Starting to control cardiovascular risk factors early is your best course, Elizabeth Tracey reports


Heart attacks and dementia are linked, a new Johns Hopkins study shows. Michelle Johannsen, a stroke and cardiovascular expert and study author, says reducing your risk factors even before the first problem starts is the best strategy.

Johannsen: If you're at the lower end of some of these disease states that's when you start having conversations with your doctors about things. So we have updated guidelines now for statin use, for hypertension we even have updated guidelines for maybe when you don't need therapy, like with primary prevention with aspirin. We used to put everybody on aspirin and maybe that's not such a good idea. Increased awareness is one thing I think talking to your physician when you're on the lower end or still you know kind of on the smoldering end of the spectrum is a good indication from this.  :29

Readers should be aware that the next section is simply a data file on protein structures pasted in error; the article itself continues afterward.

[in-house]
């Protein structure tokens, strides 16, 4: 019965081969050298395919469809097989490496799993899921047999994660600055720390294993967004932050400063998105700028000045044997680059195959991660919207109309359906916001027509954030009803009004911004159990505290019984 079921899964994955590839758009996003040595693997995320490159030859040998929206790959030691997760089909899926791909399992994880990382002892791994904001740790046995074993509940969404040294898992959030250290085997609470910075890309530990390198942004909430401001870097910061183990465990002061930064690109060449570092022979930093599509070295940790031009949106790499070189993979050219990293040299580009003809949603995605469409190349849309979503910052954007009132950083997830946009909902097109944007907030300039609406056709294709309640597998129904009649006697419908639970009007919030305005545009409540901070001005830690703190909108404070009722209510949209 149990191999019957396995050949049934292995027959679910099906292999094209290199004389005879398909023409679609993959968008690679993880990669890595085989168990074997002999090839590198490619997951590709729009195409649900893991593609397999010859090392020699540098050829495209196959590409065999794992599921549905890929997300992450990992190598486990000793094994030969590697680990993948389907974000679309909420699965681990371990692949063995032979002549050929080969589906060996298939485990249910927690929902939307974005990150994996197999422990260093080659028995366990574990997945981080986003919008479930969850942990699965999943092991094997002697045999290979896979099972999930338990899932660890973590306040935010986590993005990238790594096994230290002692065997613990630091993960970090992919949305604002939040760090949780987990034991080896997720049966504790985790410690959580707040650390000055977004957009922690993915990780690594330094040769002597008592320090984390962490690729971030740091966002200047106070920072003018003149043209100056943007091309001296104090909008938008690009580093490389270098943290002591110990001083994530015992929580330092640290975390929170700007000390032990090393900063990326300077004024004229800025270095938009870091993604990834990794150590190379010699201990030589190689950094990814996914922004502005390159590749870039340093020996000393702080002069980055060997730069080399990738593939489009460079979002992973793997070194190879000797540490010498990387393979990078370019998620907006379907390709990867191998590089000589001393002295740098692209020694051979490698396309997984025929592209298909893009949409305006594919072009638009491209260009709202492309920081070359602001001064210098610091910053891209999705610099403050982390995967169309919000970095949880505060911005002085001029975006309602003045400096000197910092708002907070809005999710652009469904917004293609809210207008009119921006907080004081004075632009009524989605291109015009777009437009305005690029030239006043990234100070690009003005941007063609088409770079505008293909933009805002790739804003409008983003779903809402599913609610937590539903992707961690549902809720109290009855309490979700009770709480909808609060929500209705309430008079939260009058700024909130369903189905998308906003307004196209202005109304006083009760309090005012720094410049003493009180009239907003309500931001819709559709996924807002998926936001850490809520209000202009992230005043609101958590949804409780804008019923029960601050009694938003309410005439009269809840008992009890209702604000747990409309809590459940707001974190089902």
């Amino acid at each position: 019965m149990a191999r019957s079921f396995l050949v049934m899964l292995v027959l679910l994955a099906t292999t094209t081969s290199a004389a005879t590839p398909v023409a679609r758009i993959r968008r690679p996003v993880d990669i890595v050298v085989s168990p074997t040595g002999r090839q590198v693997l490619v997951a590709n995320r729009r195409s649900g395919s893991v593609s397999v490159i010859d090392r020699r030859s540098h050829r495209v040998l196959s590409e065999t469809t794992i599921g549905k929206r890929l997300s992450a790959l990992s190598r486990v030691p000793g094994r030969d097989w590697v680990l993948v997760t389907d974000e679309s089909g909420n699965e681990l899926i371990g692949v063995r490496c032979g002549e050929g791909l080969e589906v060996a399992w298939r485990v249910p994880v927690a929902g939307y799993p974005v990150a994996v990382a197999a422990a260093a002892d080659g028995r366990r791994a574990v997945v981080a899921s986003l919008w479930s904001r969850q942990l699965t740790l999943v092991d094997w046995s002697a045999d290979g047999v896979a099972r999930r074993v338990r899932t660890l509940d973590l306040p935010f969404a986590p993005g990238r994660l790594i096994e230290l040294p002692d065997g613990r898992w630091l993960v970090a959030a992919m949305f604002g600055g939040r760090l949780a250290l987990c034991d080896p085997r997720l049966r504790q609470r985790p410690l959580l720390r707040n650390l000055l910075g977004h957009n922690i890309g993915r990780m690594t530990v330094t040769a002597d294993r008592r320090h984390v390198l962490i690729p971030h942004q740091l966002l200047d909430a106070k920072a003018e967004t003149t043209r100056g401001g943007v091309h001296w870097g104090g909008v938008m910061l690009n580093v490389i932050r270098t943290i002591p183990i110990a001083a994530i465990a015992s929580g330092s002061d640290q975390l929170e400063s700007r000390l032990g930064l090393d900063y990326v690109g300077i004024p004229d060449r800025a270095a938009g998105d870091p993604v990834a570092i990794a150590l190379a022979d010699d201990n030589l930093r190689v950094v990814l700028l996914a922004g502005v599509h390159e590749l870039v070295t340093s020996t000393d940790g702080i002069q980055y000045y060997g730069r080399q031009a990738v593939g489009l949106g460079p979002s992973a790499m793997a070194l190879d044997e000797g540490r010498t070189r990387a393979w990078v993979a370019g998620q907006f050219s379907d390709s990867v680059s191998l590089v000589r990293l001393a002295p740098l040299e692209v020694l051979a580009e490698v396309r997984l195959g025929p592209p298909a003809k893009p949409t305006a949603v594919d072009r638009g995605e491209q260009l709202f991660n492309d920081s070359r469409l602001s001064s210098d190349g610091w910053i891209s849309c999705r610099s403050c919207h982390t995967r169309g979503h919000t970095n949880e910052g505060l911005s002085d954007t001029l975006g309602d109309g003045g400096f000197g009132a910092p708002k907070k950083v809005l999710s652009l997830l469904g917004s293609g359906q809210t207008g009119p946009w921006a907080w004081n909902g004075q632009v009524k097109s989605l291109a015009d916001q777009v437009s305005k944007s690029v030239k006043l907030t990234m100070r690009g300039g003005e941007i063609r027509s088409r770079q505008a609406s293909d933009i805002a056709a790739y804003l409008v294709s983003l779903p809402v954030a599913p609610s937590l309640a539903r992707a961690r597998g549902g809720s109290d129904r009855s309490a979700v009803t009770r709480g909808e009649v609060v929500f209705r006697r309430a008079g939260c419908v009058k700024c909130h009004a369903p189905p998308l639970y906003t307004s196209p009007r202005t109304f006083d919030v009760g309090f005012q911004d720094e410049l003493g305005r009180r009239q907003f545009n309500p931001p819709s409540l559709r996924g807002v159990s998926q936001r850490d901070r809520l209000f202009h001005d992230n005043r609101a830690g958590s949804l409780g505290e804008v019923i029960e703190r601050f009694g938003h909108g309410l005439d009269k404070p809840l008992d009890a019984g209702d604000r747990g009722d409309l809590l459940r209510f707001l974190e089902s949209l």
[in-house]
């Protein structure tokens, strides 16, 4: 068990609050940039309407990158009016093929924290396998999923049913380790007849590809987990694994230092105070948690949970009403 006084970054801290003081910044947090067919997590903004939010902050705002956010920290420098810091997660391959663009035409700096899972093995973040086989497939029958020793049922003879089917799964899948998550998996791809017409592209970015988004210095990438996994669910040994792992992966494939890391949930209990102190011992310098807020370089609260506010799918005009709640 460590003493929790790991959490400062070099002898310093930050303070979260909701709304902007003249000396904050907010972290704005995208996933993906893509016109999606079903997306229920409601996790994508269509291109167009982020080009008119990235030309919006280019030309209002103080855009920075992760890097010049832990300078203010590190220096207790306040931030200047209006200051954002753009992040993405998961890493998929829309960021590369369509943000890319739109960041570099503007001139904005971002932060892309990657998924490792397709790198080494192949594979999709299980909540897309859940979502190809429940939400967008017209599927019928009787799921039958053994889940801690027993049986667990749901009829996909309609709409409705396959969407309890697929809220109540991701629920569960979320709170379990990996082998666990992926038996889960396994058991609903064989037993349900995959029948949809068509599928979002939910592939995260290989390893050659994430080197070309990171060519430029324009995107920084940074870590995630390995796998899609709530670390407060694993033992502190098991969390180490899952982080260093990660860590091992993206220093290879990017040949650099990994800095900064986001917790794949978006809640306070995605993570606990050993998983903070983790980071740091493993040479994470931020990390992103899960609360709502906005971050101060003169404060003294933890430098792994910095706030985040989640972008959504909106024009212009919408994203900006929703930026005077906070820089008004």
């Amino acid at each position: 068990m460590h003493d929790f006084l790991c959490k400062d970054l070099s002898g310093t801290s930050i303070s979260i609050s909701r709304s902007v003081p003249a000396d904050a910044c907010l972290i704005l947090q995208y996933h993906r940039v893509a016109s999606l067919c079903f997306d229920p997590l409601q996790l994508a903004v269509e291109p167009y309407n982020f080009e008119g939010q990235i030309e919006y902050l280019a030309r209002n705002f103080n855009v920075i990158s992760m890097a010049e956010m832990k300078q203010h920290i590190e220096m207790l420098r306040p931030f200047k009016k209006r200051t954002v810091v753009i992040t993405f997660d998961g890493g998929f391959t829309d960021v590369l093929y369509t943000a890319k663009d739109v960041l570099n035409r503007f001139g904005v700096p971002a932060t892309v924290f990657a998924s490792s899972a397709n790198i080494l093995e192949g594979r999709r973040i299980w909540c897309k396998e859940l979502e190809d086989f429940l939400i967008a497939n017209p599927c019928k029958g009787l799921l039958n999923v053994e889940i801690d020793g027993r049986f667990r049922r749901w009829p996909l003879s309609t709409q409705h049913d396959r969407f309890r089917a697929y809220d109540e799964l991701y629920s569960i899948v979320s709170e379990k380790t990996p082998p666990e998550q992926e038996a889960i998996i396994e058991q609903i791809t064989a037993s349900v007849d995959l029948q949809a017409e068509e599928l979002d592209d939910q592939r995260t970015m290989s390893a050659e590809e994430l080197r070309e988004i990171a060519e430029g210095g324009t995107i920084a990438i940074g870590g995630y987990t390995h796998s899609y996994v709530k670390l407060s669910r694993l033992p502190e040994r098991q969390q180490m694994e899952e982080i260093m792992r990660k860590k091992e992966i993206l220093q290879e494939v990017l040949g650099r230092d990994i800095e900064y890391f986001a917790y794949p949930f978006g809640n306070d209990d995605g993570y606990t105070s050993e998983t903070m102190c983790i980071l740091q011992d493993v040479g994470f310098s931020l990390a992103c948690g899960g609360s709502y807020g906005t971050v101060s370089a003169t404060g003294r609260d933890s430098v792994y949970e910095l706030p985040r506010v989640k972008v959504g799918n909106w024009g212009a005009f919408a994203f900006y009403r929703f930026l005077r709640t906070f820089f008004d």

Johannsen notes that early control of blood pressure, avoiding a sedentary lifestyle and wise dietary choices are most likely to help you avoid disease and disability. At Johns Hopkins, I’m Elizabeth Tracey.